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#TuesdayBookBlog THE ANGEL OF EVIL: THE GREAT DEVIL WAR IV by Kenneth B. Andersen (@K_B_Andersen) Darker adventures and even more action #YAseries

Hi all:

I bring you book four in a series I’ve been following for a while. I’m not big into series, but this has me truly hooked.

The Angel of Evil: The Great Devil War IV by Kenneth B. Andersen
The Angel of Evil: The Great Devil War IV by Kenneth B. Andersen

The Angel of Evil: The Great Devil War IV by Kenneth B. Andersen

Book 4 in the multi-award winning series.

Nothing will ever be the same. Satina is gone, kidnapped by the enemy. Disobeying Lucifer, Philip heads out to find her, journeying into the deep darkness of Outer Reach.

But nothing can prepare Philip for the horror that awaits–or the demons he will face.

Meanwhile, Lucifer’s kingdom is threatened as the Great Devil War draws closer. All Hell is about to break loose…

THE GREAT DEVIL WAR is a gripping, humorous and dark tale about good and evil seen from a different perspective, set in a world beyond your wildest dreams.


Praise for The Angel of Evil

“Kenneth B. Andersen has a way of taking everything you think you know and turning it upside down in the most intriging and funny way … Filled with humor, death and romance – a mix that is absolutely captivating.” ***** – Goodreads review

“I loved every bit of it. A masterpiece.” ***** – Goodreads review

“Truly an amazing book.” ***** – Goodreads review

Over 2000 worldwide 5 star reviews of the series!

https://www.amazon.com/gp/product/B07VKBF3P7/

https://www.amazon.co.uk/gp/product/B07VKBF3P7/

https://www.amazon.es/gp/product/B07VKBF3P7/

Author Kenneth Bøgh Andersen
Author Kenneth Bøgh Andersen

About the author:

I was born in Denmark on a dark and stormy night in November 1976. I began writing when I was a teenager. My first book was a really awful horror novel titled Nidhug’s Slaves. It didn’t get published. Luckily.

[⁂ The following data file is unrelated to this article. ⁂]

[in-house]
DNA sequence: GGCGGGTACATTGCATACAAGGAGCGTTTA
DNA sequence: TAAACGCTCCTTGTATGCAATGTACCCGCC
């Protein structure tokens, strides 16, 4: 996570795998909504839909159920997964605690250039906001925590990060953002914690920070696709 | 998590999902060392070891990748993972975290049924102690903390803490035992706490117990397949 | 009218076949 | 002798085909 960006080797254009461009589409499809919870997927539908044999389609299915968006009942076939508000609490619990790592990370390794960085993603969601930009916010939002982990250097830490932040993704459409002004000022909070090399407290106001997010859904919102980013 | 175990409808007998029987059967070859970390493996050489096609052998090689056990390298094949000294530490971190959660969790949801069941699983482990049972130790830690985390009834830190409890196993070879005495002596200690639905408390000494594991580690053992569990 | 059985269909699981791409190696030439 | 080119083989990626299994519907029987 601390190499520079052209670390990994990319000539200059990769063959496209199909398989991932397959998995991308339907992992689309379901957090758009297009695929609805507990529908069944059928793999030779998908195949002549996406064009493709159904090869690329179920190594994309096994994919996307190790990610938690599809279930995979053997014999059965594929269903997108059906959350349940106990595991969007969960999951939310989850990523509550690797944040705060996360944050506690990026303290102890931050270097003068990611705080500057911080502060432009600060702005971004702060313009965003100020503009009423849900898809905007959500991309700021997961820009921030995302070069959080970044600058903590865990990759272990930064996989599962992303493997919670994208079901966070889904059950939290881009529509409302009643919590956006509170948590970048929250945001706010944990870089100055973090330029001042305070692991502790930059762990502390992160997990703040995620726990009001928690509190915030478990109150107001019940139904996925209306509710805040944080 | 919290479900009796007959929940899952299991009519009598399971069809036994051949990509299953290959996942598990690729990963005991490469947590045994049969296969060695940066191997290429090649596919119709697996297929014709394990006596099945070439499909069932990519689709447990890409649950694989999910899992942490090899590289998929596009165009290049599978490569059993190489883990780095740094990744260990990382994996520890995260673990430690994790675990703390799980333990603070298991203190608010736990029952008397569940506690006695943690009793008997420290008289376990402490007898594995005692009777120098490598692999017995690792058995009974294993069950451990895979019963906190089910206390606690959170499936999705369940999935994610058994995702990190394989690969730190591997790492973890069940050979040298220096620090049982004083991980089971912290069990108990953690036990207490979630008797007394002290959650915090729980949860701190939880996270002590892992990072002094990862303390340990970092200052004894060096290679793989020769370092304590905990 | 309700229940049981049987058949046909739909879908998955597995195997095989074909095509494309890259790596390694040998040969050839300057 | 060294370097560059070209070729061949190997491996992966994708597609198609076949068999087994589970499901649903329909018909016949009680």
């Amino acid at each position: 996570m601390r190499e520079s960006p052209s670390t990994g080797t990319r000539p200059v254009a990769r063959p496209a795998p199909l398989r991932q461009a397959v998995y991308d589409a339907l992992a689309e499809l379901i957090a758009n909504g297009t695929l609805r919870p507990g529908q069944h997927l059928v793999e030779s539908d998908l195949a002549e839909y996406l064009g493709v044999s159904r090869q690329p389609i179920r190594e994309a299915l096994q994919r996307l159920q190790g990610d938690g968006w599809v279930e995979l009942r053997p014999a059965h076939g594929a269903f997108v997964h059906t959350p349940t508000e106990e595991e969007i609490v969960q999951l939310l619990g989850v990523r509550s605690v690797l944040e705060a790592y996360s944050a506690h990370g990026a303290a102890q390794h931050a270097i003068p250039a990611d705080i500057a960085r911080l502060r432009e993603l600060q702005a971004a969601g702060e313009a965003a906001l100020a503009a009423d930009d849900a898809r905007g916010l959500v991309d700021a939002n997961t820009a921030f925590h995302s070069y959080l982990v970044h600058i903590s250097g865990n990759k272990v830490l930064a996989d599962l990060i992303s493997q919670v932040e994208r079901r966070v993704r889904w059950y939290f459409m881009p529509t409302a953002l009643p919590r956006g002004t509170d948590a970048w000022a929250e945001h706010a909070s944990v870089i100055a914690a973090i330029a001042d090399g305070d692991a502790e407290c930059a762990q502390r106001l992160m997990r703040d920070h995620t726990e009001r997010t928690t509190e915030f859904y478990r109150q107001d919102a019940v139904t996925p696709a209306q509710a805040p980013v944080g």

During the next 7 years, I wrote nearly 20 novels–all of which were rejected–while working as a school teacher. The rest of the time I spent writing.

In 2000 I published my debut fantasy book, The Battle of Caïssa, and that’s when things really took off. Since then I’ve published more than thirty-five books for children and young adults in genres ranging from fantasy to horror and science fiction.

My books have been translated into more than 15 languages and my series about the superhero Antboy has been adapted for film, which is available on Netflix. An animated tv series is currently in development.

A musical of The Devil’s Apprentice opened in the fall 2018 and the movie rights for the series have also been optioned.

I live in Copenhagen with my wife, two boys, a dog named Milo and spiders in the basement.

You can read more on my English website www.kennethbandersen.com

https://www.amazon.com/Kenneth-B%C3%B8gh-Andersen/e/B0045ADTRM/

My review:

I received an ARC copy from the author but that has in no way influenced my review, which I freely chose to write.

This is the fourth book in The Great Devil War Series, a series that I’m enjoying enormously (you can read my review of the third book here), and I loved this part as well. As I warned in my review of the previous book, that one ended with a huge cliff-hanger, but you don’t need to worry; that is not the case here. And not only that, but many of the mysteries and questions that had yet to be answered from the rest of the series get their answers here (we even learn the meaning of life! No, I won’t tell you what it is. You’ll have to read the book to find out!). In many ways, this book felt like the end of the series. But, luckily, there is a teaser with the first chapter of the next book included, so you can breathe easy if you’ve loved the series as much as I have. If you’ve read the previous novels a while back, don’t worry; there is enough information of what went on before to bring you up to speed, but I would recommend readers who haven’t read any other novels in the series to start at the very beginning, otherwise they’ll miss a lot of the fun, and the story won’t work as it should.

I am not going to discuss the plot in detail, for evident reasons, but we have Philip taking control of the situation and coming to the rescue more than once, and there’s also a mystery at the heart of the book (Aziel, Lucifer’s sworn enemy, is up to no good, the Devil War of the title approaches, but how is he planning to win it?), with plenty of cryptic clues (people with a knowledge of the Bible might have their suspicions, but it’s not straightforward), red herrings, twists and turns, plenty of action; we revisit some of our favourite characters, and meet some new ones (I particularly enjoyed Samson’s guest appearance, but I won’t spoil the rest of surprises). As the description promises, all Hell breaks loose, literally, and it is epic. Oh, I loved the ending as well, although it feels bittersweet.